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Investing in sustainable infrastructure for the future of digital transformation

Investing in sustainable infrastructure for the future of digital transformation

This article was originally posted on the UCISA website as the first in a series of four blogs by Simon Furber, Education Sector Lead at ITGL, providing valuable insight to the sector from his experience on both sides of the client/specialist divide. The original blog can be found here.

The concept of digital transformation and its potential to revolutionise the education sector is no longer shiny and new. Over the last decade, and particularly since the pandemic, there has been a seismic shift in institutions towards the adoption of platforms as a service, making the campus and applications increasingly digitally-enabled. This continuing trend brings with it a vast array of new technologies, all promising to transform the way we work and learn. There’s no doubt that it has been an exciting time to be involved in these developments, many of which offer a myriad of benefits for staff and students – but such rapid progress can also present challenges.

For universities today, the question is not so much whether to invest in new technology – we all understand that institutions need to continue to evolve to survive, not least to meet the ever-increasing expectation of today’s digitally capable students. Indeed, most organisations will have already taken small steps or giant leaps along their digital transformation journey. Instead, the burning question has become whether that investment is sustainable – in every sense of the word. In the face of rising costs and shrinking budgets, can continued digital transformation ever be financially sustainable? Do institutions have the resources and personnel to make it physically sustainable? Are we building the fundamental base on which to deliver all this highly complex innovation? And what of our green credentials as we cyclically upgrade our hardware and systems in order to keep up – can digital transformation ever be financially and ecologically sustainable?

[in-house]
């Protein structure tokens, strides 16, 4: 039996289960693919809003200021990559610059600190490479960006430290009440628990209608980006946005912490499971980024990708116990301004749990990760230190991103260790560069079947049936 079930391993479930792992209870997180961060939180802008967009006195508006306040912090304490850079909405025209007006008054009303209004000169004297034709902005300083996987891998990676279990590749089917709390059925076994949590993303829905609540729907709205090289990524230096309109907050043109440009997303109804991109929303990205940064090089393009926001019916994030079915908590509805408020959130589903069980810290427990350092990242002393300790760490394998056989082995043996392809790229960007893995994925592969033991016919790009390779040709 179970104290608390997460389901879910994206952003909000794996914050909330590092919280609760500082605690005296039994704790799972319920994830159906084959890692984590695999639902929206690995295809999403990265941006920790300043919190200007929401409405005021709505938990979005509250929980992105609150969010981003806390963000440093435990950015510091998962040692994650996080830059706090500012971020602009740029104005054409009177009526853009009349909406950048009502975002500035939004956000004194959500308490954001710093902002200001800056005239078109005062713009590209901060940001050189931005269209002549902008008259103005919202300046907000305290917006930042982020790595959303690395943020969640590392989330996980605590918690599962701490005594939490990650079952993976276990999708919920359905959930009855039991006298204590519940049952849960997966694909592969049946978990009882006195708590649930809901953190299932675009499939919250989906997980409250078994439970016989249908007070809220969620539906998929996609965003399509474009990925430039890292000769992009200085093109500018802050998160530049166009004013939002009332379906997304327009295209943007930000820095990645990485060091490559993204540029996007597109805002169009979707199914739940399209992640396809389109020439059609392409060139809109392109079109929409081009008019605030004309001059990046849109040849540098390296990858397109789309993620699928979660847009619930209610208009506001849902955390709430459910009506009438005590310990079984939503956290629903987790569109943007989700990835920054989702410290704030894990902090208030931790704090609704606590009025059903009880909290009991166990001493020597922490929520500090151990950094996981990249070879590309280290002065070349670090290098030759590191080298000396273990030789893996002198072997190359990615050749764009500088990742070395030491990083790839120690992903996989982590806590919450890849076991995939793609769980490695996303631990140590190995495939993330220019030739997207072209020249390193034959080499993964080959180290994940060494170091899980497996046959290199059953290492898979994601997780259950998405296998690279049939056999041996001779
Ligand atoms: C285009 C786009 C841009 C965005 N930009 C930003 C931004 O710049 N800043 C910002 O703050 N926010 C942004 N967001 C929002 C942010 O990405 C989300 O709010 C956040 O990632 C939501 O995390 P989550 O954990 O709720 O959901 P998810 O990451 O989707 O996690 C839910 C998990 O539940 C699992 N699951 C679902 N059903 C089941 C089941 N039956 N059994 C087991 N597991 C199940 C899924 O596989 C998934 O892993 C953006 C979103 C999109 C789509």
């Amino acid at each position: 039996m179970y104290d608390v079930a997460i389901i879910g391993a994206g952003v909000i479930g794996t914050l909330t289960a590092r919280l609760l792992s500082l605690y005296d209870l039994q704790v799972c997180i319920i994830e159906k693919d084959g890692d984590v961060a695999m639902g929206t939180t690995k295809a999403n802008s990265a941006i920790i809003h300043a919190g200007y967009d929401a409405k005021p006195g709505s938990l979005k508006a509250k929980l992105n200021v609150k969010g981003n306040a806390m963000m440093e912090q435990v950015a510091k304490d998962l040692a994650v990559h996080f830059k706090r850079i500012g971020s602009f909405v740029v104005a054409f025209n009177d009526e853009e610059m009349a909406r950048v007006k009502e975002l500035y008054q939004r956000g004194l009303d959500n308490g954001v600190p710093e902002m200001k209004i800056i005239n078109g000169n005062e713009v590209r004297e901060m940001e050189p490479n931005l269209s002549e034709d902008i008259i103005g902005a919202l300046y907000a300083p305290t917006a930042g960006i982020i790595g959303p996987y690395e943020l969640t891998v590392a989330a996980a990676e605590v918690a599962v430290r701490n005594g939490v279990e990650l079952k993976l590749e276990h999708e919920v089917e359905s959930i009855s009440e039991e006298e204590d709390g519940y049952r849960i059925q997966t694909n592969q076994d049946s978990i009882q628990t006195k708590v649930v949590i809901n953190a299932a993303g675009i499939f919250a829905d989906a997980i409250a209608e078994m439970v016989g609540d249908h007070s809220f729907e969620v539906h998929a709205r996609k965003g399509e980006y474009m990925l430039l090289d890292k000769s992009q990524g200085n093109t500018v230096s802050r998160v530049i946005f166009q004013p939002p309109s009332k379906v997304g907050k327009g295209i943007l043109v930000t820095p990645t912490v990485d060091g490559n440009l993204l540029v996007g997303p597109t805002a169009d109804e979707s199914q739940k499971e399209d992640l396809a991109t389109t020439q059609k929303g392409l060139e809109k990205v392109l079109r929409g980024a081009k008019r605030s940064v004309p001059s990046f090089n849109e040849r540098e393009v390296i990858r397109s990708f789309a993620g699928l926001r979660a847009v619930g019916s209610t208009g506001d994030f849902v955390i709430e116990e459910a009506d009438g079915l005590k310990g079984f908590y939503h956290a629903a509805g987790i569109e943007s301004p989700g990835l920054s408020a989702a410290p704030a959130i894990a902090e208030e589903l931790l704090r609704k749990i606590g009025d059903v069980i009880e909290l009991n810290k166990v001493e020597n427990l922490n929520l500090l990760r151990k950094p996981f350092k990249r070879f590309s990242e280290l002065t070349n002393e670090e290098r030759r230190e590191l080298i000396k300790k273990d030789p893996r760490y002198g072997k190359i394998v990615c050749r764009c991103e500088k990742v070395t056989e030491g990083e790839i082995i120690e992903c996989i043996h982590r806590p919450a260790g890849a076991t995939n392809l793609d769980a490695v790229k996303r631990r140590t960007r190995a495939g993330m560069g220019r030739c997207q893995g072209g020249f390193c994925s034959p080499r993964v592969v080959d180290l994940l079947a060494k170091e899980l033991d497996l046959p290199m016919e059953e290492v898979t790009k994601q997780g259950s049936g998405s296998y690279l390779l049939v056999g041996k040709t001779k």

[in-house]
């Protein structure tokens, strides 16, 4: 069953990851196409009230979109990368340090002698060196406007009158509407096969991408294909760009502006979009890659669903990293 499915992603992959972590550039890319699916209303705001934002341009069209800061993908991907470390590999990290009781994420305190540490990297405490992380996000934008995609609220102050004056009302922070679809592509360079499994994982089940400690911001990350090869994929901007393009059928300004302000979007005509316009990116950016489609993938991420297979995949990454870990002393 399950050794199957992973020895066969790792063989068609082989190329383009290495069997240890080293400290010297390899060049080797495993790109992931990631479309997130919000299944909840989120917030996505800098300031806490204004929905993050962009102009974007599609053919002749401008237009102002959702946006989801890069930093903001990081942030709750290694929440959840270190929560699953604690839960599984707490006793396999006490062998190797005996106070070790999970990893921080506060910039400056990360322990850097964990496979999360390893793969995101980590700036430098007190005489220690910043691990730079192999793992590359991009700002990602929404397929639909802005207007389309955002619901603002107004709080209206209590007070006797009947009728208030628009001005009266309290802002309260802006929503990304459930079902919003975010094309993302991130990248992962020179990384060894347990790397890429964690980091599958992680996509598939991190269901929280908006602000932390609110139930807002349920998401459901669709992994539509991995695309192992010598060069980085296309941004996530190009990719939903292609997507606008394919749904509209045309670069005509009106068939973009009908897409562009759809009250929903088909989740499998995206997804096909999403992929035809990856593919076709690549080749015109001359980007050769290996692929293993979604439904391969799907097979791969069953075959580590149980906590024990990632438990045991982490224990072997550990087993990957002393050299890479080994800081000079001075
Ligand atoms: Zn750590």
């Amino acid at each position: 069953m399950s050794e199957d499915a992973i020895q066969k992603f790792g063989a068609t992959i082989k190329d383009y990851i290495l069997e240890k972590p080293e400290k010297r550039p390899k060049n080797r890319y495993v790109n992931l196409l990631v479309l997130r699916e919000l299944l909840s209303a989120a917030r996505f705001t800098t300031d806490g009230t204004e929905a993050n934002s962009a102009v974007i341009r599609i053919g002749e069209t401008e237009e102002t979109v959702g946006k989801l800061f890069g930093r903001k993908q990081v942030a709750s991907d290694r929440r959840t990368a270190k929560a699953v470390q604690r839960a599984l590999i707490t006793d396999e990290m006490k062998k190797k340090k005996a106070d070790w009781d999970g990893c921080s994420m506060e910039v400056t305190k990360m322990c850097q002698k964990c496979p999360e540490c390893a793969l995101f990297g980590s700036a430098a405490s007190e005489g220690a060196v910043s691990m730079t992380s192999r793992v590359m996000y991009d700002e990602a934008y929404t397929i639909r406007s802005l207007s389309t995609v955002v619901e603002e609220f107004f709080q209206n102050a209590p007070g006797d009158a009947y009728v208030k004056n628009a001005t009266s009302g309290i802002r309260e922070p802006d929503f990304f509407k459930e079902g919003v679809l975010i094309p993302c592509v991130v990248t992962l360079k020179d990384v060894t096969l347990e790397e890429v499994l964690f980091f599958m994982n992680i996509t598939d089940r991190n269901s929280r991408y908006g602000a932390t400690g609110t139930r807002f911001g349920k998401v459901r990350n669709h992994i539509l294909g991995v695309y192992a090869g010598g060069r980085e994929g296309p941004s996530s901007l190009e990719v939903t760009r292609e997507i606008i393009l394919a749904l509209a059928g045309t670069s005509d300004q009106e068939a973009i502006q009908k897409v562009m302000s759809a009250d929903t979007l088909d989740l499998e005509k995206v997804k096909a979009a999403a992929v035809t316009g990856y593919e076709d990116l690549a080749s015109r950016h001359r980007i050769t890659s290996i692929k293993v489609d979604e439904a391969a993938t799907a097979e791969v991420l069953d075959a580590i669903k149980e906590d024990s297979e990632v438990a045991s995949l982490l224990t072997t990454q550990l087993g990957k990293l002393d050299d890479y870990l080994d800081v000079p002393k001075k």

Achieving truly sustainable transformation must start with building the right foundations – investing in infrastructure that is not only fit for purpose, but future-proof. Many education leaders in recent years have focused on short-term solutions to address immediate needs, but we are now recognising that further digitalisation needs to be strategically driven to ensure that operational efficiency, security, flexibility, and environmental sustainability are all built in – and it starts by working from the ground up. Rather than viewing an investment in or renewal of infrastructure as an unwelcome cost, we should instead see it as an opportunity to enable change, and to embed resilience in our architecture that business can benefit from.

Investment in the right infrastructure enables flexibility, and with it, greater financial predictability in the long-term. The ability to accommodate emerging technologies, scalable cloud solutions, and high-speed connectivity will ensure that universities maximise the value of their investments for years to come. Universities can proactively plan for innovation, with confidence in their capabilities, and respond to new developments and opportunities as they arise. Focusing on the foundations affords universities this flexibility going forward, rather than adding solutions on top of imperfect architecture, which can progressively narrow the possibility space and increase complexity of future innovation. Prioritising efficiency and green initiatives such as server virtualisation, energy-efficient hardware, and electronic waste management systems will also contribute to reducing long-term costs, as well as minimising an organisation’s carbon footprint.